by Richard B. Harper <dick@dickharper.com>

Why is it called op-ed? In many newspapers, the page opposite the editorial page is devoted to personal comment, rebuttals, and similar opinion-laden feature articles. Here's how to see your words there in the local, regional, or even national papers.

1. Make people think.

Have you agonized over a new dilemma around town? Do you have a fresh insight into a familiar problem? Illustrate your concern.

2. Keep to exactly one (1), uno, single point.

Multiple arguments in an op-ed confuse the reader, the editor, and, probably the writer.

It was too much when I detailed a proposed NYNEX (now Bell Atlantic) rate increase, complained about their disdain for the local power company, then hammered "Measured Service," all in a single column published in 1995.

That article would have improved with a strict focus on measured service. I could have cited how my elderly neighbor's phone bill doubled, described the message unit ban in other states, shown an operator's technique to reduce her phone bill (she "doesn't make any calls") and quit.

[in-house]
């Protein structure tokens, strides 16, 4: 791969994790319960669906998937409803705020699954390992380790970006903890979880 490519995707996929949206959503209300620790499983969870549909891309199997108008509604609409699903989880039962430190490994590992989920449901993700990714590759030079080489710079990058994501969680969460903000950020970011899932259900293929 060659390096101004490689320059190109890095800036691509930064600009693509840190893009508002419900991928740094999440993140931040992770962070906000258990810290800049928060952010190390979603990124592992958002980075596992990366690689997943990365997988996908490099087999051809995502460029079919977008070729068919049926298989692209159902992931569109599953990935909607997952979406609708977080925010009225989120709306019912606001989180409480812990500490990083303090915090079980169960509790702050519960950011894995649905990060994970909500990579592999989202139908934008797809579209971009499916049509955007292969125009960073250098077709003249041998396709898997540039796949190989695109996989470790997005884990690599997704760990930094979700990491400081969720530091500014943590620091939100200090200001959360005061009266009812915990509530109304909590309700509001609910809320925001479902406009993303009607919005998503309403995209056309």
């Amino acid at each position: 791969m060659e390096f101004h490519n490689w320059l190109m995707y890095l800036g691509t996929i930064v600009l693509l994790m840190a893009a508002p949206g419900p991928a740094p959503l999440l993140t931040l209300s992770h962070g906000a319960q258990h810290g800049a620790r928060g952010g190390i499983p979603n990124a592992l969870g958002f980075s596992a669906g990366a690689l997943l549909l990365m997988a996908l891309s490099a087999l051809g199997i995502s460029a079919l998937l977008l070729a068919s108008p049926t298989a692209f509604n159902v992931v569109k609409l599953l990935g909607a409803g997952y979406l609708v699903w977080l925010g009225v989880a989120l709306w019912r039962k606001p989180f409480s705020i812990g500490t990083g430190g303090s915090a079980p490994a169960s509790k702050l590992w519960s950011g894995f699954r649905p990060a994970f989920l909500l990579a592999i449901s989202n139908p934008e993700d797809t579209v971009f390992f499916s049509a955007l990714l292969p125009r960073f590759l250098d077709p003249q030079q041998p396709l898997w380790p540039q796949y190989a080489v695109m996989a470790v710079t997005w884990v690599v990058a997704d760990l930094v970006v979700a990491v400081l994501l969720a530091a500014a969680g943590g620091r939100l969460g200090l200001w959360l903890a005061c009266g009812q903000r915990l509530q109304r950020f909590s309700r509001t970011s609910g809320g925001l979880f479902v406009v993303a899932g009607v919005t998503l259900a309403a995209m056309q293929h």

3. Avoid hot topics in the national or international news.

Seven national columnists are finishing a piece from a breaking CNN story right now. Since major newspaper syndicates provide the material for a few bucks per column, a cost-conscious editor is unlikely to buy yours.

Remember the ebonics furor in Oakland? The national columnists wrote about it. Bill Cosby addressed it in the Wall Street Journal. I forgot this advice and wrote a timely piece. Mine didn't sell.

Even major metro dailies like to be the community newspaper and want commentary about local, state or regional issues. Skip the breaking story and discuss a boy's right to peep from a tree v. a neighbor's right to sunbathing privacy. Hammer the ACLU's local suit filed on behalf of a dog. Laud the local library that receives less than one percent of tax revenue and is used by more than two-thirds of the population. If you are submitting from far away, include quotes or information from a local opinion leader or celebrity.